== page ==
Lightning & Lightning Rod Information


Absolutely! The National Fire Protection Association has maintained a standard for Lightning Protection for over 100 years. This standard is updated every three years or so to incorporate new findings. NASA, The FAA, Department of Defense and the Department of Energy typically install Lightning Protection on any new structure they build. There was even a federal report issued in 2004 that reviewed the technical validity of Lightning Protection Systems and concluded they were critical to protecting our national infrastructure. The American Meteorological Society issued a similar report in 2003.


  • There was an annual average of $859,000,000 in lightning-related homeowners insurance claims from 2010-2015
  • 1 out of 200 Homes are struck by Lightning every year.
  • Damage from a lightning strike can be as small as an appliance getting damaged or as severe as a fire causing a total loss of a structure.
  • Lightning strikes the Earth 100 times per second.
  • A single bolt of lightning can carry over 30 million volts of electricity.
  • Any building in the Northeast United States can expect around 10-20 strikes per year near their property.
  • Lightning can rip through roofs, explode brick and concrete and ignite fires.


You know your home or business better than anyone. You may have already suffered damage from lightning. Or perhaps you’ve had some close calls that had you worried. Lightning protection is a peace of mind issue. If you are in an area prone to lightning strikes and you are concerned that your building may be next, installing lightning protection can provide you with that peace of mind.

Definitely not. Lightning rods do not attract or prevent lightning strikes. A lightning protection system simply intercepts a lightning strike and provides a path to the ground to harmlessly discharge the dangerous electricity.

No! Trees are actually very poor conductors of electricity. Lightning striking a nearby tree could side-flash, causing serious damage to your home. Valuable trees can be protected and are often made part of the lightning protection system.

No! These are actually lightning targets that are not adequately grounded to safely handle the dangerous lightning current. Whenever possible, old antennas which serve no useful purpose should be removed from a structure.

No! Surge suppressors are important components of a complete system, but can do nothing to protect a structure against direct lightning strikes. These devices must be installed in conjunction with a lightning protection system (air terminals, bonding and grounding) to provide whole house protection. On their own, they do not protect the structure at all. They only protect the electrical system.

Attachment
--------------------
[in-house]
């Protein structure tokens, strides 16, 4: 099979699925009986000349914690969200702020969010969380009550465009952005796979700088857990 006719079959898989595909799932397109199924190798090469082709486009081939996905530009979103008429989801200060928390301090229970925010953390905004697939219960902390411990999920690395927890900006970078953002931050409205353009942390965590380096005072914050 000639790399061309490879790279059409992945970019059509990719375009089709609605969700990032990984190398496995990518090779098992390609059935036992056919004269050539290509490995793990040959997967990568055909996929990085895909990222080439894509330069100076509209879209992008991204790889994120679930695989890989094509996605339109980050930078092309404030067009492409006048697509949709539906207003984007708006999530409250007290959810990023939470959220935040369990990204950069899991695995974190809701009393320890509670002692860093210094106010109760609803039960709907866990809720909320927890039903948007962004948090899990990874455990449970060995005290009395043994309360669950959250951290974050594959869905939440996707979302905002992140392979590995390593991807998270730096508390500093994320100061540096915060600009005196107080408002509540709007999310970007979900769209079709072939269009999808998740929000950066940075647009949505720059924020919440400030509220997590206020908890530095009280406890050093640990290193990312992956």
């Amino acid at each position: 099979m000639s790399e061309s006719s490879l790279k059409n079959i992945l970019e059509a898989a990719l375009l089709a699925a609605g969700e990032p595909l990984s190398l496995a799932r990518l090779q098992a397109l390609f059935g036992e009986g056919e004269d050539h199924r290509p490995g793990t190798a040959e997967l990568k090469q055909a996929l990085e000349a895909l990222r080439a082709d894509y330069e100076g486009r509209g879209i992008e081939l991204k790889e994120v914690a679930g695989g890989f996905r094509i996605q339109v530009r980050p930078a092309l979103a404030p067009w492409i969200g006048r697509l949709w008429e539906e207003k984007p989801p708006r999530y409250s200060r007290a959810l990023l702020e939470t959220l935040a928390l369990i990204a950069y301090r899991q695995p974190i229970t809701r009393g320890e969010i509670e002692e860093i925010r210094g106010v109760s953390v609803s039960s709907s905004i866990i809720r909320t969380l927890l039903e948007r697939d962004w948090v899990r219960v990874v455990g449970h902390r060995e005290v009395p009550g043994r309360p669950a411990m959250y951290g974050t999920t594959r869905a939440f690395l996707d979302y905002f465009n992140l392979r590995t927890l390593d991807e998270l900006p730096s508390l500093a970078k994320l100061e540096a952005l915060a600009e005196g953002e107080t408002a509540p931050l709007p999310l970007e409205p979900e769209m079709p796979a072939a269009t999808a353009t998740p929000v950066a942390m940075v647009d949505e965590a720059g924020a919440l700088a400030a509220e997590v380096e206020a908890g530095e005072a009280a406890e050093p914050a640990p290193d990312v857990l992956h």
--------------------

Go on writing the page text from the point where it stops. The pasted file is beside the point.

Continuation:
While this is generally true for an initial occurrence with lightning, many insurance companies will deny second or third lightning claims and many will not renew a policy after a lightning claim is entered. Of course there is also the heartache of losing sentimentally valuable items that may be lost in a fire caused by lightning that cannot be covered by insurance.

No! Lightning frequently strikes in low areas as well as in higher elevations.

Definitely not! Modern lightning protection systems are inconspicuous and virtually undetectable. An experienced lightning protection contractor will design your system to blend with your architecture – aesthetics are never compromised.

No! Lightning protection systems are constructed of durable materials that are likely to outlast most other fixtures on your home. No maintenance is required unless major changes are made to your structure such as a re-roof or new siding installed.

No! Lightning protection is one of the least expensive improvements you can purchase for your home and it offers the best type of insurance-peace of mind and proven protection for your family, home and valuables. It’s a big return on a small investment.
Absolutely. We have had many past clients tell us that they were certain their house had been struck because they had heard a very loud noise and have even felt the house tremble. But because they had protected their home properly, there was no damage!


Courtesy of the Lightning Protection Association.

Seek shelter in a protected home or building.

Avoid open fields or high terrain. If you are caught in the middle of a field and you feel your hair standing on end, squat down, put your hands on your knees and tuck your head down between your knees. Do not lie down or put your hands to the ground.

You should avoid areas such as lakes, beaches, boats, machinery, golf carts, motorcycles or bicycles. If at all possible, you should take shelter in a low-lying area or an automobile.

To avoid dangerous side flashes, you should stay away from trees, fences and power lines.

At home, you should avoid the telephone and other electronic appliances. Also, stay away from open doors or windows and all metal objects.